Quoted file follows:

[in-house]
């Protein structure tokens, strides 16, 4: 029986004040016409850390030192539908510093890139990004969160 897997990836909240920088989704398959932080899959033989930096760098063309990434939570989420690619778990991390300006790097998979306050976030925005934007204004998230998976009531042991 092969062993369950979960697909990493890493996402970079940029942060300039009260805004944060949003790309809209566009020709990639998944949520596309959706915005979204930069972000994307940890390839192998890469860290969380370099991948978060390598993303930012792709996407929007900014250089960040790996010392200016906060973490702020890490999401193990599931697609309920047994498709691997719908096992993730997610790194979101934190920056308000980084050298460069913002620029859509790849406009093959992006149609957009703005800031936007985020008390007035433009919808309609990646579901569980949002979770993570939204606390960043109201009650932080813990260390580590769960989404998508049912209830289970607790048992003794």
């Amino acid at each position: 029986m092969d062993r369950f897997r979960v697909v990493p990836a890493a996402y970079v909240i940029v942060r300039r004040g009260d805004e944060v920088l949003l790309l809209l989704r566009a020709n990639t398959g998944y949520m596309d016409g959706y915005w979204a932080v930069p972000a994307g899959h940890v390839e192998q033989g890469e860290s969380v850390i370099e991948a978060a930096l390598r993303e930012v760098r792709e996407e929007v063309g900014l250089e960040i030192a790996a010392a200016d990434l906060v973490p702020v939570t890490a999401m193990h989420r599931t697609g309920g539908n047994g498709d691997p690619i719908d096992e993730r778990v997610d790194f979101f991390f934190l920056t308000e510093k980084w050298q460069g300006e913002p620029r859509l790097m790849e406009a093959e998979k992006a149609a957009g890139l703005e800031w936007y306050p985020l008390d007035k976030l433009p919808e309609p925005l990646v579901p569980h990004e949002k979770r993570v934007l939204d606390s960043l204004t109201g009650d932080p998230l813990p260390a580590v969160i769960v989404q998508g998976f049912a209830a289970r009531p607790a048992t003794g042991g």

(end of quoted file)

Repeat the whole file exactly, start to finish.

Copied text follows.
[in-house]
């Protein structure tokens, strides 16, 4: 029986004040016409850390030192539908510093890139990004969160 897997990836909240920088989704398959932080899959033989930096760098063309990434939570989420690619778990991390300006790097998979306050976030925005934007204004998230998976009531042991 092969062993369950979960697909990493890493996402970079940029942060300039009260805004944060949003790309809209566009020709990639998944949520596309959706915005979204930069972000994307940890390839192998890469860290969380370099991948978060390598993303930012792709996407929007900014250089960040790996010392200016906060973490702020890490999401193990599931697609309920047994498709691997719908096992993730997610790194979101934190920056308000980084050298460069913002620029859509790849406009093959992006149609957009703005800031936007985020008390007035433009919808309609990646579901569980949002979770993570939204606390960043109201009650932080813990260390580590769960989404998508049912209830289970607790048992003794």
């Amino acid at each position: 029986m092969d062993r369950f897997r979960v697909v990493p990836a890493a996402y970079v909240i940029v942060r300039r004040g009260d805004e944060v920088l949003l790309l809209l989704r566009a020709n990639t398959g998944y949520m596309d016409g959706y915005w979204a932080v930069p972000a994307g899959h940890v390839e192998q033989g890469e860290s969380v850390i370099e991948a978060a930096l390598r993303e930012v760098r792709e996407e929007v063309g900014l250089e960040i030192a790996a010392a200016d990434l906060v973490p702020v939570t890490a999401m193990h989420r599931t697609g309920g539908n047994g498709d691997p690619i719908d096992e993730r778990v997610d790194f979101f991390f934190l920056t308000e510093k980084w050298q460069g300006e913002p620029r859509l790097m790849e406009a093959e998979k992006a149609a957009g890139l703005e800031w936007y306050p985020l008390d007035k976030l433009p919808e309609p925005l990646v579901p569980h990004e949002k979770r993570v934007l939204d606390s960043l204004t109201g009650d932080p998230l813990p260390a580590v969160i769960v989404q998508g998976f049912a209830a289970r009531p607790a048992t003794g042991g």